Nothing dramatic has occurred in the past week. No earthquakes, no disasters, no financial meltdowns: in short nothing unusual.
So that means that the U.S. dollar continues to move down, the Federal Reserve continues to print money, the populace continues to be fooled by the pretense that politicians really want to reduce the deficit. More lies and no real action.
But what has me doing research and calling my trader friends around the globe is silver.
I do expect the price (in dollars) to go higher for gold and silver as the dollar depreciates.
Historically, gold has been an asset that people turn to when they want to hedge against inflation. Gold has shown itself to be a great storage of wealth for centuries.
What has also been known is that the price ratio of gold to silver has been 20 to 1. This means that gold has traditionally been 20 times the price of silver.
So if gold is valued at $1,500 per ounce, silver should be at about $75 per ounce. And currently silver trades at about $45 per ounce.
If history is a good indicator of future pricing, and in a long-term scenario, it has stood the test of time, we should see the pricing between gold and silver come back to the 20-to-1 ratio.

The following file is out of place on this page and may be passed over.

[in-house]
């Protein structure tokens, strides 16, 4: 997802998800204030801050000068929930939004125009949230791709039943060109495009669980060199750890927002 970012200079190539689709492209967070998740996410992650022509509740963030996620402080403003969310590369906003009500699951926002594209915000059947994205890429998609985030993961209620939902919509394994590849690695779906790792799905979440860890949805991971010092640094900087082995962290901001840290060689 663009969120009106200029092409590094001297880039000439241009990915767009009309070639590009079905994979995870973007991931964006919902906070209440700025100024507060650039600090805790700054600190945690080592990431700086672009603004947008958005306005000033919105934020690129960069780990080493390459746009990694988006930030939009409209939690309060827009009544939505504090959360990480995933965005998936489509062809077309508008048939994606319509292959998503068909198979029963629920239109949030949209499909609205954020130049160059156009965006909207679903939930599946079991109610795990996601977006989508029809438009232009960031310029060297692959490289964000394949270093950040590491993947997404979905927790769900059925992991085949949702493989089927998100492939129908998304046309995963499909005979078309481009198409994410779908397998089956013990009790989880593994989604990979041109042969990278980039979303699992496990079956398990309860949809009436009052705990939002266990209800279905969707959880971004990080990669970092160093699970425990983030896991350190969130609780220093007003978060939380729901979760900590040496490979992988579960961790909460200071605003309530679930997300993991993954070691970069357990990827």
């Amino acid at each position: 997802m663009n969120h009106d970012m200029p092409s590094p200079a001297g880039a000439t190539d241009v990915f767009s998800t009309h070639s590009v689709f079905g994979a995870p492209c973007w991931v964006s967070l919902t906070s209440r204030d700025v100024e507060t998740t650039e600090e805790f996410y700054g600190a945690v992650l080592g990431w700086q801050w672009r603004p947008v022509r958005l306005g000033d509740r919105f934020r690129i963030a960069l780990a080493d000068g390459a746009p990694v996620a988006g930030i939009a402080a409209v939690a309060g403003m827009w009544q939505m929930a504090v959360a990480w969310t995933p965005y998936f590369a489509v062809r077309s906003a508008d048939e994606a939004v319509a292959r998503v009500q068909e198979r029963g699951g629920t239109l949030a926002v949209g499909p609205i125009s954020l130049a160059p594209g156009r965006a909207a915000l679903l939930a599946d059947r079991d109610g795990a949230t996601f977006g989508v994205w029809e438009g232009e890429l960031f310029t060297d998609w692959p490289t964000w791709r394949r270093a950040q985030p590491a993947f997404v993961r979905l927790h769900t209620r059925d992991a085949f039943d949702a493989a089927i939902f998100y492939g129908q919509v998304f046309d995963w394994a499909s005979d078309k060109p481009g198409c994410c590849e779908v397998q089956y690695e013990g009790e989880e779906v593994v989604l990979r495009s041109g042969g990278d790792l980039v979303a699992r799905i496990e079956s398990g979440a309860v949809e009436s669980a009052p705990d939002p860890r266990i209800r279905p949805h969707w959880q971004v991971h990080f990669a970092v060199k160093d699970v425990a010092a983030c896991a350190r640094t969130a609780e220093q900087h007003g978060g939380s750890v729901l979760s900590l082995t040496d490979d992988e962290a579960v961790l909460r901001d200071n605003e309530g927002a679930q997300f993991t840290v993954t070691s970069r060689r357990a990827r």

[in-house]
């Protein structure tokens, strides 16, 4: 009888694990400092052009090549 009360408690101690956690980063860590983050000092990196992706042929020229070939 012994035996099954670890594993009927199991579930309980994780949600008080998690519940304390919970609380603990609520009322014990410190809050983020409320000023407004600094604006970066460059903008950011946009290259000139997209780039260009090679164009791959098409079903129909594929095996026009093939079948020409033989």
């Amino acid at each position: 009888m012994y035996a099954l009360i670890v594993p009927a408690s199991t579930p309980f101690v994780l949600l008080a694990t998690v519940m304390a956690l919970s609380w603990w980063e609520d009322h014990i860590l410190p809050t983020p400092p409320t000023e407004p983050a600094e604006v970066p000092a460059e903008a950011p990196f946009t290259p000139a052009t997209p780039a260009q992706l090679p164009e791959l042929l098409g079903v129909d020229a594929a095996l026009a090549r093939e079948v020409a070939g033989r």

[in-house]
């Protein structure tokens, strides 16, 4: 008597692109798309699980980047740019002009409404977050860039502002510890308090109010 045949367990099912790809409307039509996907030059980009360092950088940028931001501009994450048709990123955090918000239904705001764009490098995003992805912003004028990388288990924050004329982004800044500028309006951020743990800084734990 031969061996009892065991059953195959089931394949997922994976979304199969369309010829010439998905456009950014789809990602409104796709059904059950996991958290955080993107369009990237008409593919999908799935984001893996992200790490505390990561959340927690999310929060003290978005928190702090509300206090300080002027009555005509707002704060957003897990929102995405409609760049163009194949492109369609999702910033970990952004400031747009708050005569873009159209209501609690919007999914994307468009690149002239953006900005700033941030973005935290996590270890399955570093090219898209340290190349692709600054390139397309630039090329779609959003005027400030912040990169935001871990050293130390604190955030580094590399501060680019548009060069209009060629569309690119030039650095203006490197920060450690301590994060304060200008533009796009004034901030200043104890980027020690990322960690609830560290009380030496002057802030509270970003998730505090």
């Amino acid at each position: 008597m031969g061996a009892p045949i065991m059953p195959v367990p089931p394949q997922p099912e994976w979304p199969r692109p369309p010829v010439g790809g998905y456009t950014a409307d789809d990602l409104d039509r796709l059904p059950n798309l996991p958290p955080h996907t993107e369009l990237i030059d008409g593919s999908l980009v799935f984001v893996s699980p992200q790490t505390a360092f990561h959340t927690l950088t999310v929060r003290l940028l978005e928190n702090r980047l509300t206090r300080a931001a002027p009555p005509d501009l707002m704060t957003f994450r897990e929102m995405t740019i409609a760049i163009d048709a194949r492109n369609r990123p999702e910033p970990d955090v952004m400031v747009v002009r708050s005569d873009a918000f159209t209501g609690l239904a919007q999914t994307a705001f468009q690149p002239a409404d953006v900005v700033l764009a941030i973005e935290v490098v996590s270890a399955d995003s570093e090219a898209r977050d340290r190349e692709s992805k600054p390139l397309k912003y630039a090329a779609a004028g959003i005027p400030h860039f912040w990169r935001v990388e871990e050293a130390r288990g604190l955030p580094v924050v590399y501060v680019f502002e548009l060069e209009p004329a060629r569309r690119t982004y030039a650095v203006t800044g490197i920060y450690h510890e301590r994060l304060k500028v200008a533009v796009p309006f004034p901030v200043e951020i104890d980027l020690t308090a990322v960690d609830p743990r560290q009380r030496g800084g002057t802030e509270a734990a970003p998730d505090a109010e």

Currently at $1,500 on gold, silver should be priced at $75 per ounce. And if we value gold in the terms of silver, we should see gold at $900 per ounce.
So the current pricing is out of sync. So in long-term historical comparisons, silver isn’t in a bubble and could actually have a lot more room to appreciate.
In reality, I believe that gold will slide back a bit and silver will appreciate more to reach equilibrium, with gold at $1,350 and silver at $60 an ounce. But that is my guess and hunch, not a scientific analysis.
I do believe that gold and silver have entered into a new pricing range given the excessive instability around the globe, the high inflation existing in Asia, the rising inflation in the West, the frustration of the investment community watching the dollar in a continual spiral downward and the incredible arrogance of the politicians in D.C., who don’t want to bring the deficit under control.
I continue to keep between 15 percent to 20 percent of my investable cash in gold and silver and tweak my investments as the values change.
And I strongly recommend you consider the same kind of diversification in your portfolio as well.
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